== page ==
Vice [Brooklyn NY]
August 11, 2021
By Anya Zoledziowski
It’s the latest example of a Catholic priest downplaying or denying residential schools. Rev. Marcin Mironiuk apologized after VICE World News reached out for this story.
A Catholic priest in Canada has repeatedly called news of unmarked graves at former residential schools “lies” and said that Indigenous children who were forced to attend residential schools died of “natural causes.”
“We are now also in the unfolding of lies, big lies. There are those mass graves being uncovered at residential schools,” Rev. Marcin Mironiuk told his congregation during a mass on July 18 at Our Lady Queen of Poland Parish, a Polish-language church in Edmonton, Alberta. A YouTube stream from July 18 was posted online, but has since been taken down.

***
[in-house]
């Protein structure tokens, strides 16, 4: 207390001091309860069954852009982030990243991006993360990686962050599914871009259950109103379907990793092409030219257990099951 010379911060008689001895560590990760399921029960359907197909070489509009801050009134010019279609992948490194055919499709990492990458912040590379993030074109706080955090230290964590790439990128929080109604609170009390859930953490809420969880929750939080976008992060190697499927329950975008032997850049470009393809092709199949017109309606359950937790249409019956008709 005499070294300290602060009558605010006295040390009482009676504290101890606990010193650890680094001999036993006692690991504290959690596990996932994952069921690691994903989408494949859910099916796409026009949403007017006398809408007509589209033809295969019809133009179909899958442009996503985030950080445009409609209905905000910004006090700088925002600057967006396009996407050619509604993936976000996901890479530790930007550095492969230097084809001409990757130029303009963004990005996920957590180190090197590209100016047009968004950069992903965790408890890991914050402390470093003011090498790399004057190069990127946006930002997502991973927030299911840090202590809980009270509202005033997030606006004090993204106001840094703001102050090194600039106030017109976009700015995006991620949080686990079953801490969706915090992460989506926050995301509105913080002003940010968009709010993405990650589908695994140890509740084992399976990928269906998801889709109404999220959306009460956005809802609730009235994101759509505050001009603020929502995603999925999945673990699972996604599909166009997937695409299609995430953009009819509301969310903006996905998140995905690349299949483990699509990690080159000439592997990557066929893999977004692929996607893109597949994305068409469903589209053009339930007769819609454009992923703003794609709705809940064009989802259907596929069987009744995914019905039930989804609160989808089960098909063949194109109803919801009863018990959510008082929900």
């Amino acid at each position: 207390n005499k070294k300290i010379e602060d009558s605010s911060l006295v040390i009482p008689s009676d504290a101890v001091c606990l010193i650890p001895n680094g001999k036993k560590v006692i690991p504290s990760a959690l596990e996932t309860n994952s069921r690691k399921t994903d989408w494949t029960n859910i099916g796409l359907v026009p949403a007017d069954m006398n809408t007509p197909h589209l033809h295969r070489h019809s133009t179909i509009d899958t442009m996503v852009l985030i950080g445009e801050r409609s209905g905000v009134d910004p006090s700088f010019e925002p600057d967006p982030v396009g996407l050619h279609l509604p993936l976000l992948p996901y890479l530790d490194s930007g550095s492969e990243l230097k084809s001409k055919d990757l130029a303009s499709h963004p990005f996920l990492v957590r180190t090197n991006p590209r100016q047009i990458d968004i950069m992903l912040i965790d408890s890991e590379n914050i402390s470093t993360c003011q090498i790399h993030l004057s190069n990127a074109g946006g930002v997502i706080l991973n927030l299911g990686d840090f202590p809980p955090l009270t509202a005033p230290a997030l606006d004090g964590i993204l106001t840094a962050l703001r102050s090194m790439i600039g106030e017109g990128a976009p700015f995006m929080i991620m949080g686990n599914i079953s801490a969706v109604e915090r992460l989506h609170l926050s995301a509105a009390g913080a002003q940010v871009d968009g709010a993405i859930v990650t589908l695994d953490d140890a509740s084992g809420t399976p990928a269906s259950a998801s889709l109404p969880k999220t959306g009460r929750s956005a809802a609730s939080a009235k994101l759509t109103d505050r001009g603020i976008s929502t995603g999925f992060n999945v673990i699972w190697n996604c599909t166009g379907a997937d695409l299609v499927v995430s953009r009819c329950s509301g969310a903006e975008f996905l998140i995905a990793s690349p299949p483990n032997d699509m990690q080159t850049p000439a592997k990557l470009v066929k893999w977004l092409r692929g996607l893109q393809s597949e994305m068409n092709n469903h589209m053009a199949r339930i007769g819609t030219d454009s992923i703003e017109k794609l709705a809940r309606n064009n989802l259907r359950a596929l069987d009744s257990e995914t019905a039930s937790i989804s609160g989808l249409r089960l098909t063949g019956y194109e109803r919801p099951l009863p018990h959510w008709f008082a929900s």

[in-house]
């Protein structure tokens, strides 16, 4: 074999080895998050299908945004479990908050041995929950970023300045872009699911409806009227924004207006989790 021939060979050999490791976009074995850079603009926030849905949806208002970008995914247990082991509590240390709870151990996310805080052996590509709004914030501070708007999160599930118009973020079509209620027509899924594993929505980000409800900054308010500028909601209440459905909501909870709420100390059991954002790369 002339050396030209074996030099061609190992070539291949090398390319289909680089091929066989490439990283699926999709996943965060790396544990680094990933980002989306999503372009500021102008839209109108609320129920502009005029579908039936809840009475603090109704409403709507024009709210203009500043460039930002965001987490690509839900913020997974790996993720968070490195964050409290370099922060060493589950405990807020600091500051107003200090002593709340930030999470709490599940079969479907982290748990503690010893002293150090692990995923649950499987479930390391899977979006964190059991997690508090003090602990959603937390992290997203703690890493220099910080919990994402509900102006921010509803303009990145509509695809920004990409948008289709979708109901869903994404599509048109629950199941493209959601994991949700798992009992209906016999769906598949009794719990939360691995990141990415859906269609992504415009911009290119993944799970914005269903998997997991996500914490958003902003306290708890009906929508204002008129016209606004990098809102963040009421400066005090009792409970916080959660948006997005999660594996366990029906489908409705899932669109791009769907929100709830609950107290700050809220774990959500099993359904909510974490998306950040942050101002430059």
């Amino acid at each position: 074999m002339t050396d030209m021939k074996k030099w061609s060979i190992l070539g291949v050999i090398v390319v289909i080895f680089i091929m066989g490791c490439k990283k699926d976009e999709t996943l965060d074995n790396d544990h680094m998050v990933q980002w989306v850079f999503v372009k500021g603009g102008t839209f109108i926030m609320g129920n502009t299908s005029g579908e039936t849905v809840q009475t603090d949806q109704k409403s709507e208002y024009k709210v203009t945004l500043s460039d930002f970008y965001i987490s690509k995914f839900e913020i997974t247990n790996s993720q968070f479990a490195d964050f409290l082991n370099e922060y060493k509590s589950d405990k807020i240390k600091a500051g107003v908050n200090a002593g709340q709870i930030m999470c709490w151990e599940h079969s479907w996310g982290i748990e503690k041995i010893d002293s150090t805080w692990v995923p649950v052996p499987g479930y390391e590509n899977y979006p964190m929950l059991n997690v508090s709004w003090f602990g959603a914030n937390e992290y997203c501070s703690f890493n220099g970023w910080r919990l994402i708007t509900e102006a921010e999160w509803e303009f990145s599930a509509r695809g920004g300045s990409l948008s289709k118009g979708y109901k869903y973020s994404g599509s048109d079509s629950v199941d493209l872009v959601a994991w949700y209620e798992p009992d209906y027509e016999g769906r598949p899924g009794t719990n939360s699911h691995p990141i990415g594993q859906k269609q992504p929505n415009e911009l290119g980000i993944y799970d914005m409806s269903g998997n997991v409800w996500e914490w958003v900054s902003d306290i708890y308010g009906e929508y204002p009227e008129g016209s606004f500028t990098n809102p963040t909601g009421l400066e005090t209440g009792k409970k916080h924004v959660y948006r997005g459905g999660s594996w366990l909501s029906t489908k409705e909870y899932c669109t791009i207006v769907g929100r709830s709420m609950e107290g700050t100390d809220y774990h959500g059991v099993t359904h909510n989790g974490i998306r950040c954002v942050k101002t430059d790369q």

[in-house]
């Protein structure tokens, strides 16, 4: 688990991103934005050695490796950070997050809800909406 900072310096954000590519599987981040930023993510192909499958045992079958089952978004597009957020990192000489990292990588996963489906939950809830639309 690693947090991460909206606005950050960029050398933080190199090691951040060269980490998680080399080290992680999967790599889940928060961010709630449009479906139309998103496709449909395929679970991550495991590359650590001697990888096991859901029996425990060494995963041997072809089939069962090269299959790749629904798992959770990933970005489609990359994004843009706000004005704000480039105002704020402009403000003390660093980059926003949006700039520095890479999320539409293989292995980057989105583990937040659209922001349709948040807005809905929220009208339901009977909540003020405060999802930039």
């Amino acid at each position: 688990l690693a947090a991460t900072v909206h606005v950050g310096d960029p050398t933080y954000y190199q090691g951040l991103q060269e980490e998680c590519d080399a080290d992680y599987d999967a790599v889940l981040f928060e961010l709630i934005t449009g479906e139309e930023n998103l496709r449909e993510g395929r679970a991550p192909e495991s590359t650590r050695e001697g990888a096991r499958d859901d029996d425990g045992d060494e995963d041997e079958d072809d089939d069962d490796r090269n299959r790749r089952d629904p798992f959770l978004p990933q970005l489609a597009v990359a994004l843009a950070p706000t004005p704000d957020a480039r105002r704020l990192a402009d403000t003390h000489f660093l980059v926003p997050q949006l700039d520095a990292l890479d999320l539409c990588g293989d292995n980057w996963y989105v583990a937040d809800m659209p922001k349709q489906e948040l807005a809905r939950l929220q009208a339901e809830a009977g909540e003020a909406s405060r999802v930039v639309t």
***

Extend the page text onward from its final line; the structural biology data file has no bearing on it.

The Archdiocese of Edmonton confirmed in a statement to VICE World News that it is now aware of Mironiuk’s remarks. “As soon as the Archdiocese was made aware of these statements, they were reviewed and the YouTube video of Rev. Mironiuk’s masses was taken offline,” the statement says.
Canada ran residential schools with the help of churches to forcibly assimilate 150,000 First Nations, Inuit, and Métis children. More than half of the schools were run by Catholics. Disease, malnutrition, and physical and sexual abuses were common. More than a thousand unmarked graves have been confirmed since late May on residential school grounds across Canada, and the Catholic Church has had to respond to multiple instances of its leaders either denying or downplaying the historic and ongoing legacy of residential schools.
In multiple July 18 masses in Edmonton, Mironiuk said he personally visited Kamloops without disclosing he was a priest, and repeatedly asked to see the “mass graves.” Mironiuk first spoke with a woman who was checking temperatures as part of pandemic protocol, and later, he again asked if he could see the graves after a group of people came out of their offices to see what was going on, he said.